What would it be like to live in a place where you could not be yourself, though you pay roughly $10,000 per year to live there? What would it be like to live in a space that feels awkward, aggressive or unwelcoming?
To get an answer, one could ask a number of West Virginia University students living on-campus who are unhappy with their current roommates.
When speaking with other on-campus residents, it’s sad to see just how many people have irreconcilable issues with their roommates. On a single floor of one of WVU’s dorms, more than half of the hall has moved to a different room or off campus entirely. While some students come to WVU with their hometown friends as their roommates, others must trust in the University’s unreliable online matching process.
Though some may say roommate issues can be easily ignored, living with someone you have never met before is a big commitment and should be treated as such, especially when it involves an investment of over $10,000.
Some easy changes could benefit WVU’s roommate matching process. In the online roommate profile form, there are sections where the student can choose to leave text boxes blank. One individual said he saw many "About Me" sections with no content when trying to find a roommate and explained how frustrating it was. It’s very difficult for a person to find a good match if important sections can be left blank. As a result, I believe all parts of the roommate profile should be mandatory, so the most information about a person can be received by students trying to find a great roommate match.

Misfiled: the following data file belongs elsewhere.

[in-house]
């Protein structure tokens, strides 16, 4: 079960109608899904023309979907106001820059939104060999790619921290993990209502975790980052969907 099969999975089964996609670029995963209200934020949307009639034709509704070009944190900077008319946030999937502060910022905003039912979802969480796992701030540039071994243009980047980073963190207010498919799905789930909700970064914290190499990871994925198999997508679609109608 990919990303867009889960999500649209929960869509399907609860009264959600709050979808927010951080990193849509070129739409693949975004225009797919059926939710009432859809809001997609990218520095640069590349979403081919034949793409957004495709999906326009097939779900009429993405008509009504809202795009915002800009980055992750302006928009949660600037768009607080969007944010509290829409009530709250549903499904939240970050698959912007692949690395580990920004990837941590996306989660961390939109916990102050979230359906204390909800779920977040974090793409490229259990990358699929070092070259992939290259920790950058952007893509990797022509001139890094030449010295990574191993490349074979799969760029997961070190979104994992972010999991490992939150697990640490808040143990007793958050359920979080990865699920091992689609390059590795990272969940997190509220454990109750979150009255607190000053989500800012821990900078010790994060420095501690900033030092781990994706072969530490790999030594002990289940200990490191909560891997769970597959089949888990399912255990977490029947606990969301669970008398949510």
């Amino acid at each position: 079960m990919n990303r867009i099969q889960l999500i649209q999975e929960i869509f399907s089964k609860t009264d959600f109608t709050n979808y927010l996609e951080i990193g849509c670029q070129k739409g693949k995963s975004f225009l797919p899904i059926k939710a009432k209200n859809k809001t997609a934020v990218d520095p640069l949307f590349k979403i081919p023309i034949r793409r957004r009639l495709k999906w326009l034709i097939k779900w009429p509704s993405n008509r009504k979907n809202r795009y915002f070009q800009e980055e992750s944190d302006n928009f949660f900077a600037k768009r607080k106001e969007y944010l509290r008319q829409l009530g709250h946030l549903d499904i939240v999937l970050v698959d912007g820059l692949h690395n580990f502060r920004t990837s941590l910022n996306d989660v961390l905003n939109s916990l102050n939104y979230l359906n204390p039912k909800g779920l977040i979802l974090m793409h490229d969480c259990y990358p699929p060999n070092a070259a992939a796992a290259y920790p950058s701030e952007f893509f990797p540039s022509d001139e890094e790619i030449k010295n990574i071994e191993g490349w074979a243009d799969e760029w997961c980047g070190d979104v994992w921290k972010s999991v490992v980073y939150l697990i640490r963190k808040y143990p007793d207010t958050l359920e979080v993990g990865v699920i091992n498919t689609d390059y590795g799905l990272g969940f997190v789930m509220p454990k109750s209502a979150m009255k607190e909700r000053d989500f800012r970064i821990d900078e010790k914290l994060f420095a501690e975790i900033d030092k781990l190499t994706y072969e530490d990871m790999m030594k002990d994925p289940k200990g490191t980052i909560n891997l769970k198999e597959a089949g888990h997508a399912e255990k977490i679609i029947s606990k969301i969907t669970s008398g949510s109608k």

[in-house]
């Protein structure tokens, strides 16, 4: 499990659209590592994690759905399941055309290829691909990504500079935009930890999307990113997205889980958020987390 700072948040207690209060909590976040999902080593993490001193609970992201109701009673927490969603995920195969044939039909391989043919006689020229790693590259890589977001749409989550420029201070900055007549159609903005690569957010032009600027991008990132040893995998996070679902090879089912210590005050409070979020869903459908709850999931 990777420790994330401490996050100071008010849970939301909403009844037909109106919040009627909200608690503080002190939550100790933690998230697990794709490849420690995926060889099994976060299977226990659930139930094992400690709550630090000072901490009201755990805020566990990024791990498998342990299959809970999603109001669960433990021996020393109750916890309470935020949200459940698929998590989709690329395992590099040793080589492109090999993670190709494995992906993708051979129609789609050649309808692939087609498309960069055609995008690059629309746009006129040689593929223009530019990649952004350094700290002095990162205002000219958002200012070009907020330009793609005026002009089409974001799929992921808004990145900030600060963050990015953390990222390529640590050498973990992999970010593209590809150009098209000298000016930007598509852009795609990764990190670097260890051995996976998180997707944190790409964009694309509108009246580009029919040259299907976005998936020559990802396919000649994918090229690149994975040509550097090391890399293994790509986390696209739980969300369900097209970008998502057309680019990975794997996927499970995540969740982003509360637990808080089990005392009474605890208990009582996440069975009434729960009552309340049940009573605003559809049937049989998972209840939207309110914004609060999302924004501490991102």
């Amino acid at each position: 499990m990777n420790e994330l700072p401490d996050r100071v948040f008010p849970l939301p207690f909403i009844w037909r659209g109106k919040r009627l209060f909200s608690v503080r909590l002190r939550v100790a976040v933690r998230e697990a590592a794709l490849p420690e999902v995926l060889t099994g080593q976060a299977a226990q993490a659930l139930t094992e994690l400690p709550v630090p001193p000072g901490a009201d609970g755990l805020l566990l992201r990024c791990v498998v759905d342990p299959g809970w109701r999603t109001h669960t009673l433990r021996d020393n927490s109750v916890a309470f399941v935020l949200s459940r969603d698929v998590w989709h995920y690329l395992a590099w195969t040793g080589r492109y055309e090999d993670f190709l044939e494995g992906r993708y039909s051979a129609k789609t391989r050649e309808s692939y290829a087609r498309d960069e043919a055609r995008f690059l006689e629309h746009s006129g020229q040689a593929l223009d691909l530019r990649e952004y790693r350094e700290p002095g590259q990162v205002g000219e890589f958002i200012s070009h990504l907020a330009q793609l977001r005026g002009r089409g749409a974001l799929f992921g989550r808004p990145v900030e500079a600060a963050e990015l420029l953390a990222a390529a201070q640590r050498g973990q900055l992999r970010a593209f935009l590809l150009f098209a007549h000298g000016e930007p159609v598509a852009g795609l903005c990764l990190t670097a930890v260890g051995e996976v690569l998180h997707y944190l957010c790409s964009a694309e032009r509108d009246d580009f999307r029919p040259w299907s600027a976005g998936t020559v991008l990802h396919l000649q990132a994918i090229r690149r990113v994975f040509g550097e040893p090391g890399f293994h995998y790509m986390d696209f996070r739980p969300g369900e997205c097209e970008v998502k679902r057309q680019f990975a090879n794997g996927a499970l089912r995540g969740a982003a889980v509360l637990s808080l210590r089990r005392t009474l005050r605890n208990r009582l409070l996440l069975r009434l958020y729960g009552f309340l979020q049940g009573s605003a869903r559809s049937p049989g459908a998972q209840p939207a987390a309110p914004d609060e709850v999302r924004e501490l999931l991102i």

There is also the issue of honesty in the answers people provide. When a future on-campus resident fills out the sections about smoking, what time they plan to go bed or how often they will have guests over, they could simply be lying. There could also be parents watching over their shoulders or judgmental people around that made them feel the need to answer dishonestly. In short, there are simply too many possibilities that should be accounted for in the online matching process.
If the University continues with online roommate matching, a personality test should be required in addition to the roommate profile. By including a personality test, students can seek out individuals most likely to be compatible with themselves and can be reassured that the two people can better adapt to one another. A personality test like 16 Personalities takes less than a half an hour.
As well as the personality test, it might be beneficial for WVU to host a Roommate Matching Day Social, where students can roam around and meet other individuals who also need roommates. The program could be broken down into segments based on students’ colleges and majors. If students could meet like-minded people ahead of time and choose their roommate in person as opposed to online, this might eliminate some of the current roommate issues on campus.
The current questionnaire cannot possibly be the best WVU can do. Online profiles can be very deceitful, as well as any sort of communication via technology. For students who must stay on campus, WVU needs to develop a more intensive system of roommate matching. If not, many students may continue to live miserably with incompatible roommates.